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BT’s MVNO – which runs over the EE network and is to be maintained despite the telco’s £12.5bn acquisition of EE – is using the virtualised charging platform to rapidly test and introduce new mobile services, adopt new business models and minimise associated costs.
BT said it would drive advances in customer experience by delivering real-time insights that could be fed back to users, giving them more control over their mobile service.
Using Openet’s platform, BT Mobile is providing immediate visibility of account balances, data use notifications and data allowance management.
The service has also enabled mid-bill cycle contract changes, letting BT Mobile customers quickly and easily make changes to their bundle plans and add-ons.
BT Consumer IT director Mark O’Flaherty said the Openet system had been instrumental in enabling BT Mobile to meet its target launch date of August 2014.
“We required flexible technology that gives us the ability to react to rapidly changing market conditions. Openet’s virtualised charging system is perfect for our needs and ensures we have a highly competitive UK market proposition that will help us quickly grow market share,” said O’Flaherty.
“BT Mobile brings a great deal of exciting momentum to the mobile space,” added Openet CEO Niall Norton.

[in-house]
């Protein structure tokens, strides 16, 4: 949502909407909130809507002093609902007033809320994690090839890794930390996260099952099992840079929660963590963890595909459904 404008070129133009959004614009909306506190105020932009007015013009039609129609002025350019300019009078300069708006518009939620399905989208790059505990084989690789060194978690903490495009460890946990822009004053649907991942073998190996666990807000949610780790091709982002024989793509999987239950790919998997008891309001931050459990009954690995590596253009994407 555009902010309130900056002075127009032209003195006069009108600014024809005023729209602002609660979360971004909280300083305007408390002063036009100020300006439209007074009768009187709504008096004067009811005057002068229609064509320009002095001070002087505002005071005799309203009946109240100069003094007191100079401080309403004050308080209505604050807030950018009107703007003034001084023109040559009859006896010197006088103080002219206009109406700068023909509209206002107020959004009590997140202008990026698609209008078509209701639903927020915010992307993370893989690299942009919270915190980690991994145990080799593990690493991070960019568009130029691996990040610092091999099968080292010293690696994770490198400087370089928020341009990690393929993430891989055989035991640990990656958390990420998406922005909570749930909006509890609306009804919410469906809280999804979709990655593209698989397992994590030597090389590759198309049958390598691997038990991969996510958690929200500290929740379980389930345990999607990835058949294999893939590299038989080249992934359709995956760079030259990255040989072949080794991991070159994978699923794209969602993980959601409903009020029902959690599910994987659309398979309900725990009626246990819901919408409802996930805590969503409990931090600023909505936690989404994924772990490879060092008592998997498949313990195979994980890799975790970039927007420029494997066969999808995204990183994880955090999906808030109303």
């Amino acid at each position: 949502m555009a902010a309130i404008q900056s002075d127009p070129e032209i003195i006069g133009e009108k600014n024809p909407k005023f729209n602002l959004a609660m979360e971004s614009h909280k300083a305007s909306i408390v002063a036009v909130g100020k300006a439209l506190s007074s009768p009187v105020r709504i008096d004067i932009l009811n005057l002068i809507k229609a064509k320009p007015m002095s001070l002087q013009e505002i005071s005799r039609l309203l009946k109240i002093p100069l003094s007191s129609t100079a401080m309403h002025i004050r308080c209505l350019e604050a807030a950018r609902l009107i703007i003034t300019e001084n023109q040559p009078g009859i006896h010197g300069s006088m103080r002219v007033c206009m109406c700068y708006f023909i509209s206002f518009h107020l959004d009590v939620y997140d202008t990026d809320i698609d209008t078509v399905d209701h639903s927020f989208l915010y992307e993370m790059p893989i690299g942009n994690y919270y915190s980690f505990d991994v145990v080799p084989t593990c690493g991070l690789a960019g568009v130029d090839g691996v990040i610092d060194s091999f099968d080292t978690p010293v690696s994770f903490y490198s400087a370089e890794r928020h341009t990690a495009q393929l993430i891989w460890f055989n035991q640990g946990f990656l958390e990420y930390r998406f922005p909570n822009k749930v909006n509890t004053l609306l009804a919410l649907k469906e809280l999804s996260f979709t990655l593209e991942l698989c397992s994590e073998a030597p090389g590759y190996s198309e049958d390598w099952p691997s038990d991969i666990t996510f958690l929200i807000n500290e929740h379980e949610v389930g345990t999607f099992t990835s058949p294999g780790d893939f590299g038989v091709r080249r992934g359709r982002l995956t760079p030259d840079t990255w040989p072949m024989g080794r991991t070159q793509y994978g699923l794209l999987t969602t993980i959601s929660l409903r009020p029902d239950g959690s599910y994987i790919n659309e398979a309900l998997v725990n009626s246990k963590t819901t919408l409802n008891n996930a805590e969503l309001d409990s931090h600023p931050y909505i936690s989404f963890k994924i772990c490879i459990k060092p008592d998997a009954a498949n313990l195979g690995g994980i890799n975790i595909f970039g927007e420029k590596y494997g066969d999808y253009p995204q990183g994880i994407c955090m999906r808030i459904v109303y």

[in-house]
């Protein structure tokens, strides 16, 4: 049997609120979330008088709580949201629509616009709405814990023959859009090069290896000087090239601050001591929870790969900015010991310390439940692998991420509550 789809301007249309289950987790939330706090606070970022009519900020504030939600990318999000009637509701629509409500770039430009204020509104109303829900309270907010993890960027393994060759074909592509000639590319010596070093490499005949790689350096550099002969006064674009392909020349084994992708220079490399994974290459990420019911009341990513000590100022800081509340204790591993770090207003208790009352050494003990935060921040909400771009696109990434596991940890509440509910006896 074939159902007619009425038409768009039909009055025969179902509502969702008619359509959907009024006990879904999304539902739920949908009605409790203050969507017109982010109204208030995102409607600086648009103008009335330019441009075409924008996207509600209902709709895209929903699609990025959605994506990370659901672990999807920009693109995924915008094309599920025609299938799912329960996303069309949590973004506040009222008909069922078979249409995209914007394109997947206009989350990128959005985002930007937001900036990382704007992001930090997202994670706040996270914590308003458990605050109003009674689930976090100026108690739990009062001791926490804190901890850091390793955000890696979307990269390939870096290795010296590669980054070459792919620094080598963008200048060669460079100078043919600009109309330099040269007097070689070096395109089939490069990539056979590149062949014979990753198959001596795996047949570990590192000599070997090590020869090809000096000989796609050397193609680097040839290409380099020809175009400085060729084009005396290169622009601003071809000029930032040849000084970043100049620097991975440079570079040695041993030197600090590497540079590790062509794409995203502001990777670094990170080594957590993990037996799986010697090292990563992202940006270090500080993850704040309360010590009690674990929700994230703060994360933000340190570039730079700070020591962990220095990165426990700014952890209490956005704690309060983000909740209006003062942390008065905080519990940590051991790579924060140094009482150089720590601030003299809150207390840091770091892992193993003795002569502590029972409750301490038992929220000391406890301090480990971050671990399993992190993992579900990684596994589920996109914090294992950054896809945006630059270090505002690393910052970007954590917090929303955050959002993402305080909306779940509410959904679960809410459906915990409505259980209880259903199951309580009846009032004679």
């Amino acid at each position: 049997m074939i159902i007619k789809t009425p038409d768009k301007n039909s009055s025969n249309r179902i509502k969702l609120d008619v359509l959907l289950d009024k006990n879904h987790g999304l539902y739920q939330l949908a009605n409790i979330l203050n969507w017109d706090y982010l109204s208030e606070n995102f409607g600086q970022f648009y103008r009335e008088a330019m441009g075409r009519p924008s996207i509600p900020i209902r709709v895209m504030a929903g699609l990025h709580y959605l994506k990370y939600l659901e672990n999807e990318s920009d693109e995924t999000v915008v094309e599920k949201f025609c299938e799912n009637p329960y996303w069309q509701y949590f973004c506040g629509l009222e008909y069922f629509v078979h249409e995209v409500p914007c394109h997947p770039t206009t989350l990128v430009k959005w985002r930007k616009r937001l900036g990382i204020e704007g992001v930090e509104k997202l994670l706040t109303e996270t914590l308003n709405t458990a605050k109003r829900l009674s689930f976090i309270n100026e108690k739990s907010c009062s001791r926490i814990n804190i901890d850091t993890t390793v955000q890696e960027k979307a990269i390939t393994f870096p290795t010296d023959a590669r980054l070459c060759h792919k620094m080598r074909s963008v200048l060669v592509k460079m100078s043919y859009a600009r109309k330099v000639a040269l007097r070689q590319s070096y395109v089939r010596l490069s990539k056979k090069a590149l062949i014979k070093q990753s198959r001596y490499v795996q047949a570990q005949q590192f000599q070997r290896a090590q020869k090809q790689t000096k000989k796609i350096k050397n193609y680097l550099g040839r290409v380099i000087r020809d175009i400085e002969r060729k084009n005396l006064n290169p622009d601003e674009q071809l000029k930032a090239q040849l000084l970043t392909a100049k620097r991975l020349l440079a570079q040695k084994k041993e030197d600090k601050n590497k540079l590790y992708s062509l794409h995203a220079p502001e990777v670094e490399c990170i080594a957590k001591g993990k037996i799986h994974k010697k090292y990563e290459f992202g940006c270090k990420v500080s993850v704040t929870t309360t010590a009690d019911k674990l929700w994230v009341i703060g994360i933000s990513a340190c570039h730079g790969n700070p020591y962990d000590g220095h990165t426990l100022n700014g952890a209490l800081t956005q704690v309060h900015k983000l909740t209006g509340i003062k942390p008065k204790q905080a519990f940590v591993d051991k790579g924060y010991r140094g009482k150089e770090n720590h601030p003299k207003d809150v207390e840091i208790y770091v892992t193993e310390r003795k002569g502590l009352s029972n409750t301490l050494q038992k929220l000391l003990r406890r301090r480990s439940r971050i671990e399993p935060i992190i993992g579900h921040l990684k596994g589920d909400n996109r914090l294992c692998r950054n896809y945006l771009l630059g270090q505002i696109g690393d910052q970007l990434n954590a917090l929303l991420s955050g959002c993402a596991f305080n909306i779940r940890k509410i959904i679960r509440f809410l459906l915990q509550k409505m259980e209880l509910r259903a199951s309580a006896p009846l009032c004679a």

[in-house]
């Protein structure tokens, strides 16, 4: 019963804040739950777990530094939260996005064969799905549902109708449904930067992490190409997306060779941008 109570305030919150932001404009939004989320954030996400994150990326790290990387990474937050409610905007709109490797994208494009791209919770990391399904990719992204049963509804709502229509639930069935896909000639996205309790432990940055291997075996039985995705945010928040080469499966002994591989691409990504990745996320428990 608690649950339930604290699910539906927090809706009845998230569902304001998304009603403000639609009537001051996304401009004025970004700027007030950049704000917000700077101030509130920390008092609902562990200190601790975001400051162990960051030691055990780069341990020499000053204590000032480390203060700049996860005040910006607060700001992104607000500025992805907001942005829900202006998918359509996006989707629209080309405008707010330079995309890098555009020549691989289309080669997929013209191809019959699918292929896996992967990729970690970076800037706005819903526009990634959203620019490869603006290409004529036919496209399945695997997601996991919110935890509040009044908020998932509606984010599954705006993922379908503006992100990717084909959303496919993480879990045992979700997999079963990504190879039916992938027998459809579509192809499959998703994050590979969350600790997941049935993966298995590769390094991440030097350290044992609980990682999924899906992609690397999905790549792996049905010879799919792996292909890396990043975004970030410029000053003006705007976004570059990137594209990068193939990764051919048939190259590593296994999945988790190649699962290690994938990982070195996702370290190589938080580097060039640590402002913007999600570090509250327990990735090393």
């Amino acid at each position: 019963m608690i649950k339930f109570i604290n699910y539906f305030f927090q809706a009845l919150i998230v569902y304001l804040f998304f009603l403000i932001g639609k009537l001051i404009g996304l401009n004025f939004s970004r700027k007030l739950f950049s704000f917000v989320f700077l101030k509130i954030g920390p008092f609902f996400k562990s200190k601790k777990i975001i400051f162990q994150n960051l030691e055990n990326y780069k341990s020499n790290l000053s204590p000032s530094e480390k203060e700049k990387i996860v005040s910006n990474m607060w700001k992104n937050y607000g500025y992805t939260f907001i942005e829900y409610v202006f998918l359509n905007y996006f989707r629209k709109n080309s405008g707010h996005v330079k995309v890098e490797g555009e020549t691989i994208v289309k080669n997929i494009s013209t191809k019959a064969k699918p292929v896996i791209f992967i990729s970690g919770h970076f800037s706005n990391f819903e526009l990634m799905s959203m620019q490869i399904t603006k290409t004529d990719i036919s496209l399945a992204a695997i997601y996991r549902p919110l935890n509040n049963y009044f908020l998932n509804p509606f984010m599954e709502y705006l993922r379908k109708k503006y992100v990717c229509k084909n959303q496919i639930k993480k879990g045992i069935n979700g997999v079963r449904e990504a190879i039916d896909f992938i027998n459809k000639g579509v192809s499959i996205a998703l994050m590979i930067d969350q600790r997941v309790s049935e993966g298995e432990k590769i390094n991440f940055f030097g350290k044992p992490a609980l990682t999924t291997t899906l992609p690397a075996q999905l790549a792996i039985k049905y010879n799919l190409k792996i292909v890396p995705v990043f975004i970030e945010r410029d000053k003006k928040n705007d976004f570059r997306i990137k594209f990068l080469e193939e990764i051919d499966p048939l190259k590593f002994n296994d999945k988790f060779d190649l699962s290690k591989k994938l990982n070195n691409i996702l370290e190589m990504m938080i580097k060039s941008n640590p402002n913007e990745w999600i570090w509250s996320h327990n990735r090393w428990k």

“It therefore requires an agile and cost effective BSS infrastructure that can support its anticipated growth and continue to deliver a differentiated customer experience. Openet is the perfect partner to ensure BT Mobile achieves its ambitions.”
A recent report from the OpenStack Foundation said that global telecoms companies were increasingly turning to NFV – where network functions are decoupled from their associated device and hosted on a virtual machine, increasing overall network agility and saving both money and datacentre rack space.
A number of BT rivals, including its American counterpart AT&T, are currently using the technology to help boost their network capacity, enabling them to offer customers higher quality services without necessarily having to spend huge sums of money on their core networks.